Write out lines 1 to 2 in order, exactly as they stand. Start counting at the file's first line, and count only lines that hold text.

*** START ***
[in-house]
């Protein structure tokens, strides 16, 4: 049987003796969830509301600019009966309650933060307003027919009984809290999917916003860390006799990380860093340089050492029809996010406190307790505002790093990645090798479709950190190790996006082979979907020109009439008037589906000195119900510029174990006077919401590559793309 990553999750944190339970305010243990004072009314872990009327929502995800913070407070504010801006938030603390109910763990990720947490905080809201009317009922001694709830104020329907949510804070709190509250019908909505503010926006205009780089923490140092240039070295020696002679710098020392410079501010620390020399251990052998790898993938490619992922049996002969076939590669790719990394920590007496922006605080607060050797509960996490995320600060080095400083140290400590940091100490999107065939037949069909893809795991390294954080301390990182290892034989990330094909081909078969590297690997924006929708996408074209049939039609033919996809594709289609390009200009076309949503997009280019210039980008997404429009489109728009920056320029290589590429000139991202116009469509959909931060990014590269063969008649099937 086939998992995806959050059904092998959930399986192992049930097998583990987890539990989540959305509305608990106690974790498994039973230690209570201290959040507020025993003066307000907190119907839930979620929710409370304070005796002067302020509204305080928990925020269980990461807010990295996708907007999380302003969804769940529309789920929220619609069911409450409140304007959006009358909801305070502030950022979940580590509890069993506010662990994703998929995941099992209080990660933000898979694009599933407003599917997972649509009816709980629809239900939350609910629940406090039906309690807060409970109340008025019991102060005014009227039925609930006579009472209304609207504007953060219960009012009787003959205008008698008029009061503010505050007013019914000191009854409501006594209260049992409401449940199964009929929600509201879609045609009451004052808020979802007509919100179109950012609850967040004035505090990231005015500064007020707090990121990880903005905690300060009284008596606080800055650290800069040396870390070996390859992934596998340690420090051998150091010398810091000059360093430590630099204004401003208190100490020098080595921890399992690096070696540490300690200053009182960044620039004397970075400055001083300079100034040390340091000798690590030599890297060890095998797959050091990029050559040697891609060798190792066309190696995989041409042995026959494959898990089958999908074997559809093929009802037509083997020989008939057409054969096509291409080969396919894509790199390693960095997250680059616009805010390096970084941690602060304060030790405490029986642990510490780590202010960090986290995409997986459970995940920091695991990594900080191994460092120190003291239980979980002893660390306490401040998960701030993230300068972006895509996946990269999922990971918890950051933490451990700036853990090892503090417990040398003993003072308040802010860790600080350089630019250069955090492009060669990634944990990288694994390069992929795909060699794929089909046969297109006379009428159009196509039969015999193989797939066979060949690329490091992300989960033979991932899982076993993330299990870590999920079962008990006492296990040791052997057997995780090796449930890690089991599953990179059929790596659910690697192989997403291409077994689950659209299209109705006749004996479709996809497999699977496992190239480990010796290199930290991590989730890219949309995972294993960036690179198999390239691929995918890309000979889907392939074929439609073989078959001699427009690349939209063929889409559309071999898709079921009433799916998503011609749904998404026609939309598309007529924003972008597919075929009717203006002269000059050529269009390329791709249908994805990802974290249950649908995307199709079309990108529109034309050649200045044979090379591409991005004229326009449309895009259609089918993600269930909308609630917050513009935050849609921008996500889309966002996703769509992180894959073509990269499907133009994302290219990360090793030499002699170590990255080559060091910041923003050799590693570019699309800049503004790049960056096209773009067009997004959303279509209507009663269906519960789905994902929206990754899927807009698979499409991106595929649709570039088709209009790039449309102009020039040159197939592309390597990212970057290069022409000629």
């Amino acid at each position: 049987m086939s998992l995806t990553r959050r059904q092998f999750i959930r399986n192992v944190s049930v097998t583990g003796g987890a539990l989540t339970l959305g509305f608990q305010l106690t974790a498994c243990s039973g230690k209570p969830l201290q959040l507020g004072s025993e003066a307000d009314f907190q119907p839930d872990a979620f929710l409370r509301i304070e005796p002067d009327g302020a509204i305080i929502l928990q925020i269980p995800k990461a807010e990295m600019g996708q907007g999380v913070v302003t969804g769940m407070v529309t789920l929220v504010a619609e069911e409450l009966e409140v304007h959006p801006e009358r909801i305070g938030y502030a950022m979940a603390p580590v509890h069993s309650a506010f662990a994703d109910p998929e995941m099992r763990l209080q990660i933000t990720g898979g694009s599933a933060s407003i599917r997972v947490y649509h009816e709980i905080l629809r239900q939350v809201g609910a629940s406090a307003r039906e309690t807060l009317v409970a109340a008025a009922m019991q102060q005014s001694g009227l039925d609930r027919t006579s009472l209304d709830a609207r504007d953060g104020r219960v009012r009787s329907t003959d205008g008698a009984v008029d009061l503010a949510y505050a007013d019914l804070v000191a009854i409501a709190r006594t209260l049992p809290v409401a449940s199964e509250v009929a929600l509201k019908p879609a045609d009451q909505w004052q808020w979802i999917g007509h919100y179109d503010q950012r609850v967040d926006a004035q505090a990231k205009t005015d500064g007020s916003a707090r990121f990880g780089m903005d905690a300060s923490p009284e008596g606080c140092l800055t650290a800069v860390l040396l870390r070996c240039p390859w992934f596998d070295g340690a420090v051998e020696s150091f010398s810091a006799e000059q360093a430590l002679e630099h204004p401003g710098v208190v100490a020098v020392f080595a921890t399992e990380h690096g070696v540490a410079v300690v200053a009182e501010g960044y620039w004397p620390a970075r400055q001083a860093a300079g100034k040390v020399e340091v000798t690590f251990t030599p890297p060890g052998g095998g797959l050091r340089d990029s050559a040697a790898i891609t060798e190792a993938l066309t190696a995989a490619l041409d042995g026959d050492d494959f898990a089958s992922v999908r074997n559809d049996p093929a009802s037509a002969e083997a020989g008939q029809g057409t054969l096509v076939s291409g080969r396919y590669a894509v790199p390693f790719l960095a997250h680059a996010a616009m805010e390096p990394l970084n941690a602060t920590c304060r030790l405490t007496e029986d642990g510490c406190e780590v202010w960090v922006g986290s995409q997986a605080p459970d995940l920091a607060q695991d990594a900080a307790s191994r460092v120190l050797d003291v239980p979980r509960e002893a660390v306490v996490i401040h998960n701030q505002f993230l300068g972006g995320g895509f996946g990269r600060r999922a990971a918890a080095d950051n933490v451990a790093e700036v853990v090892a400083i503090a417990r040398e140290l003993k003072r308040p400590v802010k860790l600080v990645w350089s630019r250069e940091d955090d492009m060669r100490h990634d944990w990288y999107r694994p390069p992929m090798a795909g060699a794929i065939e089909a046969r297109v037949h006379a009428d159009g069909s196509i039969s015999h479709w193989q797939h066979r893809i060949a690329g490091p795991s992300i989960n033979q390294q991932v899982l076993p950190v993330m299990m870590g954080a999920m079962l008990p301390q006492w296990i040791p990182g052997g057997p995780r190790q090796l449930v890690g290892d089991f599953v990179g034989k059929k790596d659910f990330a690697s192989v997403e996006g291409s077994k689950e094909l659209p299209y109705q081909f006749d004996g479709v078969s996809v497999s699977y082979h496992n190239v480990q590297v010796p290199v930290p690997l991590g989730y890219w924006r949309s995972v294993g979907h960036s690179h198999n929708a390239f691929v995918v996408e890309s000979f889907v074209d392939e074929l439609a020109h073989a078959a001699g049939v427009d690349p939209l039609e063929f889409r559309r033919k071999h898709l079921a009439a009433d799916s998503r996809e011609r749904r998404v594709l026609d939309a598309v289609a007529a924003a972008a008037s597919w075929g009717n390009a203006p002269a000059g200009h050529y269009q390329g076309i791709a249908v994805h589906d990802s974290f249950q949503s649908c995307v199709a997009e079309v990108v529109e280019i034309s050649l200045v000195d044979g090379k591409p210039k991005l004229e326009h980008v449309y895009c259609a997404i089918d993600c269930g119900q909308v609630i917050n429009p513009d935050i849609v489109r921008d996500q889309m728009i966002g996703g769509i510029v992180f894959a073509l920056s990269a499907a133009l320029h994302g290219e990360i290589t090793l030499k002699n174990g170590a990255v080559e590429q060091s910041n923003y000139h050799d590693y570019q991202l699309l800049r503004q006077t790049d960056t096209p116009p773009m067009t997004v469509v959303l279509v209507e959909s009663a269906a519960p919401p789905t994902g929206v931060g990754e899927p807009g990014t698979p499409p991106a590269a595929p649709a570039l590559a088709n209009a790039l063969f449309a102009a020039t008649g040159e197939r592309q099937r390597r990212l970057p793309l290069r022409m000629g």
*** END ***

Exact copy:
[in-house]
């Protein structure tokens, strides 16, 4: 049987003796969830509301600019009966309650933060307003027919009984809290999917916003860390006799990380860093340089050492029809996010406190307790505002790093990645090798479709950190190790996006082979979907020109009439008037589906000195119900510029174990006077919401590559793309 990553999750944190339970305010243990004072009314872990009327929502995800913070407070504010801006938030603390109910763990990720947490905080809201009317009922001694709830104020329907949510804070709190509250019908909505503010926006205009780089923490140092240039070295020696002679710098020392410079501010620390020399251990052998790898993938490619992922049996002969076939590669790719990394920590007496922006605080607060050797509960996490995320600060080095400083140290400590940091100490999107065939037949069909893809795991390294954080301390990182290892034989990330094909081909078969590297690997924006929708996408074209049939039609033919996809594709289609390009200009076309949503997009280019210039980008997404429009489109728009920056320029290589590429000139991202116009469509959909931060990014590269063969008649099937 086939998992995806959050059904092998959930399986192992049930097998583990987890539990989540959305509305608990106690974790498994039973230690209570201290959040507020025993003066307000907190119907839930979620929710409370304070005796002067302020509204305080928990925020269980990461807010990295996708907007999380302003969804769940529309789920929220619609069911409450409140304007959006009358909801305070502030950022979940580590509890069993506010662990994703998929995941099992209080990660933000898979694009599933407003599917997972649509009816709980629809239900939350609910629940406090039906309690807060409970109340008025019991102060005014009227039925609930006579009472209304609207504007953060219960009012009787003959205008008698008029009061503010505050007013019914000191009854409501006594209260049992409401449940199964009929929600509201879609045609009451004052808020979802007509919100179109950012609850967040004035505090990231005015500064007020707090990121990880903005905690300060009284008596606080800055650290800069040396870390070996390859992934596998340690420090051998150091010398810091000059360093430590630099204004401003208190100490020098080595921890399992690096070696540490300690200053009182960044620039004397970075400055001083300079100034040390340091000798690590030599890297060890095998797959050091990029050559040697891609060798190792066309190696995989041409042995026959494959898990089958999908074997559809093929009802037509083997020989008939057409054969096509291409080969396919894509790199390693960095997250680059616009805010390096970084941690602060304060030790405490029986642990510490780590202010960090986290995409997986459970995940920091695991990594900080191994460092120190003291239980979980002893660390306490401040998960701030993230300068972006895509996946990269999922990971918890950051933490451990700036853990090892503090417990040398003993003072308040802010860790600080350089630019250069955090492009060669990634944990990288694994390069992929795909060699794929089909046969297109006379009428159009196509039969015999193989797939066979060949690329490091992300989960033979991932899982076993993330299990870590999920079962008990006492296990040791052997057997995780090796449930890690089991599953990179059929790596659910690697192989997403291409077994689950659209299209109705006749004996479709996809497999699977496992190239480990010796290199930290991590989730890219949309995972294993960036690179198999390239691929995918890309000979889907392939074929439609073989078959001699427009690349939209063929889409559309071999898709079921009433799916998503011609749904998404026609939309598309007529924003972008597919075929009717203006002269000059050529269009390329791709249908994805990802974290249950649908995307199709079309990108529109034309050649200045044979090379591409991005004229326009449309895009259609089918993600269930909308609630917050513009935050849609921008996500889309966002996703769509992180894959073509990269499907133009994302290219990360090793030499002699170590990255080559060091910041923003050799590693570019699309800049503004790049960056096209773009067009997004959303279509209507009663269906519960789905994902929206990754899927807009698979499409991106595929649709570039088709209009790039449309102009020039040159197939592309390597990212970057290069022409000629």